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MentorBox Podcast

Mar 30, 2018

"As much as you want to believe that you aren’t part of the world when you say the world is full of liars and thieves, you are in fact part of that world. Skepticism of the world leads to skepticism of self."

(click to tweet)

It’s easy to be skeptical of the world.

With news headlines focusing on the negative and our social media accounts only broadcasting the positive, it’s difficult to accurately gauge the world around us. So, we place a skeptical lens in front of our eyes to keep the mystery at bay. The byproduct of this is that we become closed off to understanding the people around us and more importantly, understanding ourselves.

That’s why on today’s episode of The MentorBox Podcast, we are discussing skepticism. Whether you feel you’re too skeptical or not skeptical enough, this lesson dives deep into the nuances of the very tricky concept. While we need skepticism to survive precarious situations, a  surplus of skepticism will ruin your life. At its core, skepticism is reactionary, so tune into today’s teachings to learn the mechanics to make sure you’re reacting from a healthy and valid place.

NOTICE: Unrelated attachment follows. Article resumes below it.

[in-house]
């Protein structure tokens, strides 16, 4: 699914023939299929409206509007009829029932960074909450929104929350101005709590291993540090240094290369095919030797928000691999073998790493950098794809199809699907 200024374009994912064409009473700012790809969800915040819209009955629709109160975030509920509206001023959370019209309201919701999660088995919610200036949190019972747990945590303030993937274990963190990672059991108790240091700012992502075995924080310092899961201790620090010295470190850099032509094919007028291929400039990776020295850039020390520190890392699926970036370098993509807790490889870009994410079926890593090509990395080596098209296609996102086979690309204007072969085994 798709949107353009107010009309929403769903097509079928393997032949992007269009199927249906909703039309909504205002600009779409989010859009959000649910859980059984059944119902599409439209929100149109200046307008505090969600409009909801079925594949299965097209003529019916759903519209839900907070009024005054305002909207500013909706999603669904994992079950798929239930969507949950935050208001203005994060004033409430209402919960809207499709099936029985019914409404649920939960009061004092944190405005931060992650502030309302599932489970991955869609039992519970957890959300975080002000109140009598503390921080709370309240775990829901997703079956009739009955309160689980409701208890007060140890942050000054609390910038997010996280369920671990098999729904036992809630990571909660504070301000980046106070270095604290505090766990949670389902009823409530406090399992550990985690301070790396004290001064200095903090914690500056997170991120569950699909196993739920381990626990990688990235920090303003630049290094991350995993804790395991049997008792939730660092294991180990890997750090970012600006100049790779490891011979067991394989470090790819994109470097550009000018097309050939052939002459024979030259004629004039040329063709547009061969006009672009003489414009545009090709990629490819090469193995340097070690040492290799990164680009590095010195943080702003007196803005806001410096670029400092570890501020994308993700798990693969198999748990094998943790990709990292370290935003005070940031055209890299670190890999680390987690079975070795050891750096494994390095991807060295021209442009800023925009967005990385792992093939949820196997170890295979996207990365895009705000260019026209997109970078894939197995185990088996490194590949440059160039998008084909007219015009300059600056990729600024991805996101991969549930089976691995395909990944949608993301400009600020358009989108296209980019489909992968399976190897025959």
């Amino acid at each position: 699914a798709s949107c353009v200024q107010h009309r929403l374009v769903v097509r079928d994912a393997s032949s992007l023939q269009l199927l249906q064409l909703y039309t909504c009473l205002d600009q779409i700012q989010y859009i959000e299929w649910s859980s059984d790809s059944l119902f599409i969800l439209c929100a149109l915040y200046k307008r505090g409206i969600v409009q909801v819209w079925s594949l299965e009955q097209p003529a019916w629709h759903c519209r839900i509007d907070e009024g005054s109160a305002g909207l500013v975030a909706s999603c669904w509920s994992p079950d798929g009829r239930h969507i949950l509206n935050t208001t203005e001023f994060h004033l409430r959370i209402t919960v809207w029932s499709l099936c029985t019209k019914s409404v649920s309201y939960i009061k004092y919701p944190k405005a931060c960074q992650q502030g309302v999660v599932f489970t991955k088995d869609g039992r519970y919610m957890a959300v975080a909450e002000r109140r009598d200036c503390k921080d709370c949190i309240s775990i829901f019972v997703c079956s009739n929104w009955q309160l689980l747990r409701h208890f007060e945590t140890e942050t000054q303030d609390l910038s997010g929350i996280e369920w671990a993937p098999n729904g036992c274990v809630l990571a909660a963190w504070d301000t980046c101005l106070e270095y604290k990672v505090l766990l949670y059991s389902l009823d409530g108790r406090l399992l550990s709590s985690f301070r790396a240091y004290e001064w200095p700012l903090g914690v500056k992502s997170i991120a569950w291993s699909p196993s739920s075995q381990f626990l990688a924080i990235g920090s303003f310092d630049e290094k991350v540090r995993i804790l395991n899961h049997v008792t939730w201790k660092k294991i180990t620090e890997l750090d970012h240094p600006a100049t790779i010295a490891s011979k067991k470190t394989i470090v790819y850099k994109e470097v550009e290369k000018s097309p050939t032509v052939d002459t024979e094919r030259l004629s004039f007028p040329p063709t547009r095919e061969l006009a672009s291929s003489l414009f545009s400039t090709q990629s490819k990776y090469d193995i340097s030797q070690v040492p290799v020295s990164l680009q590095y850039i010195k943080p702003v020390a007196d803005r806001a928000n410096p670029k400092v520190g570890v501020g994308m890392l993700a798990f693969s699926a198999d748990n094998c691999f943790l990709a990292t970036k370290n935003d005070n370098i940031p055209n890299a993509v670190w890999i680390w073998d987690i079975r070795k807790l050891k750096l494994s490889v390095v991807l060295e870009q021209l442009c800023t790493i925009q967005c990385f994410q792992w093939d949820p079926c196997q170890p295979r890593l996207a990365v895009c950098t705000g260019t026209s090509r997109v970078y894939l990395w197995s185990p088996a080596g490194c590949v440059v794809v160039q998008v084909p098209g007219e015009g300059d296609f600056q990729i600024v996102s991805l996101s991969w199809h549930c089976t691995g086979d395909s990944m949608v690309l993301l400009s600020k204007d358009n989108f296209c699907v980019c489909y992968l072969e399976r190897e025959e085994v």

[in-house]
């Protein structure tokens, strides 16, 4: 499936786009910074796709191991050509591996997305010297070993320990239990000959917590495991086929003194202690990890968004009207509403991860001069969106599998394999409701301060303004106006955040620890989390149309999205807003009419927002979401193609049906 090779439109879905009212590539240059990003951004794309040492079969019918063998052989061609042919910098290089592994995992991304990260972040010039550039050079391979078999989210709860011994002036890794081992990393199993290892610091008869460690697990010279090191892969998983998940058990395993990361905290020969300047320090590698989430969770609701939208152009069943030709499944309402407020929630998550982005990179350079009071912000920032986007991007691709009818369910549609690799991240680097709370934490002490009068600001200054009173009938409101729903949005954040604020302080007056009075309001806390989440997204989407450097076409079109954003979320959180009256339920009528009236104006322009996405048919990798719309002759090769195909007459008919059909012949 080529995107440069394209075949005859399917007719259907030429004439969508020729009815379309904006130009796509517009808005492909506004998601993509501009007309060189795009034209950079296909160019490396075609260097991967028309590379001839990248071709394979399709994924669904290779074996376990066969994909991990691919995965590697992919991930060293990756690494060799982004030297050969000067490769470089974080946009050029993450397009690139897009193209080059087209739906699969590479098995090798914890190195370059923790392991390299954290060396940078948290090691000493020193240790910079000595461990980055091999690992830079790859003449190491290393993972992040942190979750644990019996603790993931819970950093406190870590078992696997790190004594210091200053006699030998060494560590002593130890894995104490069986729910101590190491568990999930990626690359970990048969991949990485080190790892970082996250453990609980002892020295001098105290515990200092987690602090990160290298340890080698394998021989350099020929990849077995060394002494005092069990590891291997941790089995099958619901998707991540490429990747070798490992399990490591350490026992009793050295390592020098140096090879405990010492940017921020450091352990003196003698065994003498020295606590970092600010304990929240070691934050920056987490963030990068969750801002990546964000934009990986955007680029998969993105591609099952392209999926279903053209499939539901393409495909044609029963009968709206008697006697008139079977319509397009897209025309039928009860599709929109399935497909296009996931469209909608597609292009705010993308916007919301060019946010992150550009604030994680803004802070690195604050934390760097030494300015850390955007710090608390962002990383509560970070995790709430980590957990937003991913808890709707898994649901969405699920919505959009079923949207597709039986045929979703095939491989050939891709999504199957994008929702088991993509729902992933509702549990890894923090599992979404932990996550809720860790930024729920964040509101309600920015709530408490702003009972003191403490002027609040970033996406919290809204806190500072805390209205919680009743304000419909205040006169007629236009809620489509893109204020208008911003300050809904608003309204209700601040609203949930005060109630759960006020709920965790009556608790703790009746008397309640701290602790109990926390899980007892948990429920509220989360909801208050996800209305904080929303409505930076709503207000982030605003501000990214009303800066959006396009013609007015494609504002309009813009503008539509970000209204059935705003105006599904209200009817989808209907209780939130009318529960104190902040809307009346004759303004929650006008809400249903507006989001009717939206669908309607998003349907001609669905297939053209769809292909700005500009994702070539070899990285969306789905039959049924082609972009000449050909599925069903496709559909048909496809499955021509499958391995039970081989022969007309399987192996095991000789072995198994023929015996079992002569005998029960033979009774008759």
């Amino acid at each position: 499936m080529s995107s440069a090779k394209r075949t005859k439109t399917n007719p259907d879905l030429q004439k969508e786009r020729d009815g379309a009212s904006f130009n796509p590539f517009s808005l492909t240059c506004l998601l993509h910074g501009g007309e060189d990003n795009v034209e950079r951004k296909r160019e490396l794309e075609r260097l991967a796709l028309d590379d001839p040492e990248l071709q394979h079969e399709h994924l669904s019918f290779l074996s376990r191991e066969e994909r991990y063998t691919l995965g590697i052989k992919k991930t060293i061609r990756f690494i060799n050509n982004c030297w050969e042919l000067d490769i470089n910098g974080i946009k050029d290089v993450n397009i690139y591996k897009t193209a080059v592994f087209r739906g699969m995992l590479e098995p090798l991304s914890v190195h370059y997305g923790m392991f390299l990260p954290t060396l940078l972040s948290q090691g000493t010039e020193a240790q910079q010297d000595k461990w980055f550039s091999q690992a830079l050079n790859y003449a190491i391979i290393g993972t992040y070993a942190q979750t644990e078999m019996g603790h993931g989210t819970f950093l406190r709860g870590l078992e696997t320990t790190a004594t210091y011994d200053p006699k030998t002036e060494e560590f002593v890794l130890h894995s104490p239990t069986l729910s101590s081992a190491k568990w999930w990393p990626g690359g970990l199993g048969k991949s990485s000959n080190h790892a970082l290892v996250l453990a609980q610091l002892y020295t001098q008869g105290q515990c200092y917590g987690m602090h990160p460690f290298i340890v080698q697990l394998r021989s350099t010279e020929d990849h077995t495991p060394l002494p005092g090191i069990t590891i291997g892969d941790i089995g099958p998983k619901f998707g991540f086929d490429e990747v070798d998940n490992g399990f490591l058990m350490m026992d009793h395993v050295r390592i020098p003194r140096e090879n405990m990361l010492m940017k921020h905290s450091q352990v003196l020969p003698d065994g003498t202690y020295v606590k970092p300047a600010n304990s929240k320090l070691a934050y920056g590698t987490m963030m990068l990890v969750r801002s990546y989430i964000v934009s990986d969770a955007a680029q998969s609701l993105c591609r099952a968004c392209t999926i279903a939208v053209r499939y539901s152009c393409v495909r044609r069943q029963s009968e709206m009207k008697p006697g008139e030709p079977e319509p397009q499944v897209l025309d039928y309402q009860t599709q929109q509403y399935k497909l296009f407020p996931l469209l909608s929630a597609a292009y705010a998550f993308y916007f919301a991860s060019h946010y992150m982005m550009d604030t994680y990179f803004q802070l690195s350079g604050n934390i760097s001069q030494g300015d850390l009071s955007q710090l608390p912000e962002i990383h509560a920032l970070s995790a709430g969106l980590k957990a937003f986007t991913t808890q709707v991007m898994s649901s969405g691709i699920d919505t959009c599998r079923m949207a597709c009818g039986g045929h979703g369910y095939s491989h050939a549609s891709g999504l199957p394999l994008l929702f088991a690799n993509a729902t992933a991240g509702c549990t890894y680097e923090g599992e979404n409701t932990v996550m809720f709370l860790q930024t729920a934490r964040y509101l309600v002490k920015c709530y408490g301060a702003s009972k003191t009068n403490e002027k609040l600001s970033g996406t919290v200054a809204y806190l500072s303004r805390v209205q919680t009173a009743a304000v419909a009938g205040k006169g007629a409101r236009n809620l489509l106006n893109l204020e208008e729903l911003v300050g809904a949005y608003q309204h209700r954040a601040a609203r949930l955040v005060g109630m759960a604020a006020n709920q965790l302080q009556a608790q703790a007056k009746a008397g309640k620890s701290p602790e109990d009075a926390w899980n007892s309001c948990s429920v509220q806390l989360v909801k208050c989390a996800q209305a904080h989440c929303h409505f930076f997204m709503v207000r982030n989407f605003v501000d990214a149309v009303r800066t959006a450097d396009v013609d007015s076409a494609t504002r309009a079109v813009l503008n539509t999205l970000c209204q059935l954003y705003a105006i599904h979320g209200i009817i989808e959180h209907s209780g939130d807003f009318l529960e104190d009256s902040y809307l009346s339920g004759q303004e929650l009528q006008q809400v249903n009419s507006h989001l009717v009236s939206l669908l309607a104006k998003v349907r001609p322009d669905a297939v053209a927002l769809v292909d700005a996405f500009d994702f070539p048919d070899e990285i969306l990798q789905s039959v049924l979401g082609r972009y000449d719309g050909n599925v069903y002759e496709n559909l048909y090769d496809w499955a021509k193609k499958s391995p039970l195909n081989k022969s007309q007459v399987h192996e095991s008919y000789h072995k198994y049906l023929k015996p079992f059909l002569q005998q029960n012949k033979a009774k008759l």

"We must be skeptical to survive precarious situations. But we also mustn’t use that skepticism as a sword against trust, vulnerability, and positivity."

(click to tweet)

Points to Keep In Mind

  • Be sure your skepticism is practical, not just for philosophy class
  • There is validity to skepticism, that it’s healthy and important to make sure you’re not being taken advantage of
  • At its worst, skepticism is a sickness that will ruin your life
  • Skepticism of the world leads to skepticism of self
  • Don’t use skepticism as a sword against trust, vulnerability, and positivity
  • Understand that balancing the yin and yang of skepticism is very difficult
  • Power is the medicine that trumps skepticism
  • Skepticism, at its core, is reactionary
    • It assumes you are so unable to discern actual threat from creative threat that you might as well assume the worst
  • When you become powerful, the conversation around the world being good vs. evil becomes irrelevant
  • Microanalyzing others’ intentions is, at the end of the day, an irrelevant conversation